BWW Review: Mozart Mashup by Mixed Precipitation in their 11th annual Picnic Operetta
THE CLEMENCY OF TITO'S TENNIS CLUB is the wacky title of a thoroughly enjoyable performance. If opera strikes you as pompous or pretentious, this production will fix that in a hurry. But make no mistake: it is well sung by a cast of highly trained adults with an accompanying ensemble of kids. The standout voice, to my ear, was Anna Hashizume's lush and apparently effortless mezzo in the role of Sesto. Mozart's music is sung in Italian, with translations provided by scrolls or poster boards with large lettering manipulated by the cast. We are forewarned by artistic director Scotty Reynolds that the plot will be over the top, as befits opera. These artists take the music seriously, though!
The singers are accompanied by three busy live musicians who play a wide array of instruments (at least seven, by my count) in an even wider array of styles. Led by music director and arranger Gary Ruschman, they remain undaunted while shifting from Mozart to Pat Benatar and Yaz and back. Arias and duets from Mozart's score are truncated to single verses, and I wished that kind of radical trimming had been thoroughly done to the more modern tunes, but the whole manages to take around 90 minutes. It's very family friendly.
There isn't an intermission, but there are five moments where the cast introduces a bite, an amuse bouche, that is then passed around on trays to the audience by a culinary staff that is assembling these treats under a canopy on the open air site. These are funny and clever and tasty. For instance, after Tito (the Emperor Titus) is believed to have perished in a fire, we are served "Charred Ratatouille on a Stick." Like I said, only in Minnesota.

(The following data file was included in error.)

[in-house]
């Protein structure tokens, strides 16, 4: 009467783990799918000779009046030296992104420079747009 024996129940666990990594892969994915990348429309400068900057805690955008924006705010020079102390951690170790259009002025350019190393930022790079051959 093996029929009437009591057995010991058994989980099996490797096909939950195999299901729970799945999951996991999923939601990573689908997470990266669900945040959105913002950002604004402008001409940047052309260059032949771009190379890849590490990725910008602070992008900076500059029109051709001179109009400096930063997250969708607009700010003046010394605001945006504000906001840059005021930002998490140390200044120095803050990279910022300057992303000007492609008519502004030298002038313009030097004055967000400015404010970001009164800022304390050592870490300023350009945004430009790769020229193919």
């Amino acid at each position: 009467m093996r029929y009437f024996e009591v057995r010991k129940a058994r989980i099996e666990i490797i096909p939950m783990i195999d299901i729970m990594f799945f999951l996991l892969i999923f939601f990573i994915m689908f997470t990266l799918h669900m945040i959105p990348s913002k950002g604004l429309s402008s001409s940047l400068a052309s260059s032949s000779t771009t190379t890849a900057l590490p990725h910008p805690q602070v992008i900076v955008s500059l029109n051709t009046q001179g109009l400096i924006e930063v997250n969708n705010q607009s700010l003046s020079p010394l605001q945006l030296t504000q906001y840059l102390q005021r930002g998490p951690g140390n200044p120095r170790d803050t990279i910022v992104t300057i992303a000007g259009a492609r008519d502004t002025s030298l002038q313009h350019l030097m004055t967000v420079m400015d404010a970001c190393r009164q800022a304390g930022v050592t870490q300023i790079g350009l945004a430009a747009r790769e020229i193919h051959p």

Generosity of heart, and the forgiveness that it produces, are central to the denouement of this libretto. The whole improbable intrigue, complete with illicit romance, tennis elbow, an assassination plot, betrayal, etc., concludes with a happy ending.
Easy colorful modern day costuming (variations on tennis togs with the addition of toga type roping) marries with fun staging to adapt to the many different outdoor venues where the show takes place on weekends throughout August and September. Check the Mixed Precipitation website for locations and to reserve tickets. And know that no one will be turned away for lack of means: this is radically inclusive, skillful community arts work, designed to be accessible to all folks who are willing to relax together, share a bite, and have a good time without taking themselves (or the arts!) too seriously.
Photo credit: Clare Nieto